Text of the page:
The UCL Practitioner
Tuesday, March 08, 2005
New decision mentions Prop. 64 in footnote: Consumer Cause, Inc. v. Mrs. Gooch's Natural Food Markets, Inc.
Yesterday, the Court of Appeal (Second Appellate District, Division Seven) issued an opinion with the following footnote:
Consumer Cause did not allege it had actually purchased the products at issue or had otherwise been exposed to them. Because Consumer Cause’s right to initiate the lawsuit is not at issue on appeal, we need not address the November 2004 amendments to the requirements for standing to sue under the unfair competition law (see Initiative Measure (Proposition 64, § 3) approved November 2, 2004, effective November 3, 2004), or determine whether those amendments are retroactive.
Consumer Cause, Inc. v. Mrs. Gooch's Natural Food Markets, Inc., ___ Cal.App.4th ___ (Mar. 7, 2005) (slip op. at 3 n.4). The decision itself is quite interesting. It held that the trial court properly declined to award attorney's fees to a class action objector whose involvement completely scuttled the settlement and eventually prompted the plaintiff to dismiss the entire action without prejudice. Under such circumstances, the appellate court held, the objector did not confer a "substantial benefit" on anyone. The lesson to class action objectors: Be careful what you wish for. In all seriousness, this decision will probably encourage objectors to become involved in strong cases with strong settlements, in which the objector's participation is unlikely to intimidate the parties, but discourage objectors from becoming involved in weaker cases, in which the objection might do some real good. As the decision concludes, "providing assistance to the court in its effort to protect class members from unfair settlements, while laudable, alone is not a sufficient basis for recovery of attorney fees. The objector's efforts must also produce significant benefit to the class of passive beneficiaries from whom it seeks payment of its fees." Slip op. at 12.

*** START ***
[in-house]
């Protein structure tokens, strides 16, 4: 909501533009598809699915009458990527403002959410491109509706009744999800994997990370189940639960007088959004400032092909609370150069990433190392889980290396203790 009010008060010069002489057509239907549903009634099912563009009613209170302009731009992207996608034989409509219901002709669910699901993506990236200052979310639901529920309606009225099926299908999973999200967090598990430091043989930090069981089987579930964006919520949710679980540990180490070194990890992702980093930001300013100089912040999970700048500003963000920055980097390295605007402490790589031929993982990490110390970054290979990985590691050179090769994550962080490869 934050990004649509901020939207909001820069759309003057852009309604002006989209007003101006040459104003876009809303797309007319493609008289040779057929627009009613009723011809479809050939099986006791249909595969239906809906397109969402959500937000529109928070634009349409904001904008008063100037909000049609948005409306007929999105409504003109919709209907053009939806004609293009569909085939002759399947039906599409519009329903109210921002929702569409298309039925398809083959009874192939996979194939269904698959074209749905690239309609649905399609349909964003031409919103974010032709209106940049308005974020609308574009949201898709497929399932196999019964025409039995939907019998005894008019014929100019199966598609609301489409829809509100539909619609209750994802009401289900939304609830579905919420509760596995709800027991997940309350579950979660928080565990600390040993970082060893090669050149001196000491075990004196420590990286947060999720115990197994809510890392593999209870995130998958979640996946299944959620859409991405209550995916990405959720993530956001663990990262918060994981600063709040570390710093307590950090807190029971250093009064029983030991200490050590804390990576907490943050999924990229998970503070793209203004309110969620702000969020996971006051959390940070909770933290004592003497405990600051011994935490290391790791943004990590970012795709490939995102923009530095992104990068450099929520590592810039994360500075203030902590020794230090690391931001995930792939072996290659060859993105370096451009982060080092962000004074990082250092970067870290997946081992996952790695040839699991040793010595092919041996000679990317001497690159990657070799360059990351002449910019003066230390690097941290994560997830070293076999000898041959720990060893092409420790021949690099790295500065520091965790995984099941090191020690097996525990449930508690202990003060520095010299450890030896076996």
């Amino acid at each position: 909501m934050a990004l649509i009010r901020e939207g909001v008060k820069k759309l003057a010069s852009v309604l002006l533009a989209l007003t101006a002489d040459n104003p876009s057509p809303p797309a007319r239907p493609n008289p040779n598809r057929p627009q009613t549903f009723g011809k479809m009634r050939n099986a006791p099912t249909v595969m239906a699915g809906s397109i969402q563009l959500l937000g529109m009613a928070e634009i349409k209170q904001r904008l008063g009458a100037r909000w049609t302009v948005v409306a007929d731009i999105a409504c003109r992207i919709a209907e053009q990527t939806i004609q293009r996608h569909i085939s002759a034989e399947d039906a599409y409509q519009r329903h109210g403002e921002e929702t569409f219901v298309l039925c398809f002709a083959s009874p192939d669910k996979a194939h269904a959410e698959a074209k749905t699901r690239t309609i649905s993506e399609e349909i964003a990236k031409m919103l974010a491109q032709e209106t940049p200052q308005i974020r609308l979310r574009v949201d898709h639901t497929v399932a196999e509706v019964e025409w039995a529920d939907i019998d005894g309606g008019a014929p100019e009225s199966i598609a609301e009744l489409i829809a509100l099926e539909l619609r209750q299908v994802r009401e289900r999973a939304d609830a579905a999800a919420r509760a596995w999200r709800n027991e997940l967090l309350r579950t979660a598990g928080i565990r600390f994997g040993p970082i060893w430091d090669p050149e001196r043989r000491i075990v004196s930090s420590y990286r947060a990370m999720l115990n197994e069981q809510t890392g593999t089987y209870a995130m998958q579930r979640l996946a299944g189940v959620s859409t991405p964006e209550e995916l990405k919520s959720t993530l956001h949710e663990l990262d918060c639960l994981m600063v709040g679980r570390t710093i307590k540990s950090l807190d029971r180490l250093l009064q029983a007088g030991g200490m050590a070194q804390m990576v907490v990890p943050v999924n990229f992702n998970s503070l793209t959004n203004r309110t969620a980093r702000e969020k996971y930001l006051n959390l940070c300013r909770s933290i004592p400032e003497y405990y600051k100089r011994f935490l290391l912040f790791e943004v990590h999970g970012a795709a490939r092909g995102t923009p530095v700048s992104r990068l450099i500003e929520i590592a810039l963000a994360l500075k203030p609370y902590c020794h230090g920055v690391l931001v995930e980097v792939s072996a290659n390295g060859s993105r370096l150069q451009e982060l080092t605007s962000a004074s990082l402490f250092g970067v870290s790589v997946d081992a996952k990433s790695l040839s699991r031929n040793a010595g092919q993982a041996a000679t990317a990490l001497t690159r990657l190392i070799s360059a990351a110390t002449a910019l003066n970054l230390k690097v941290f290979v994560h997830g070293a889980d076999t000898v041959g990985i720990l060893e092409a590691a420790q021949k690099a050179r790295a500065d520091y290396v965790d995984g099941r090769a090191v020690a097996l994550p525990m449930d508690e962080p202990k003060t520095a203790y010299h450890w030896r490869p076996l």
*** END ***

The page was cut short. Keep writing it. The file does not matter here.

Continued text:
On what grounds could Prop 64 be considered a denial of due process if applied retroactively?
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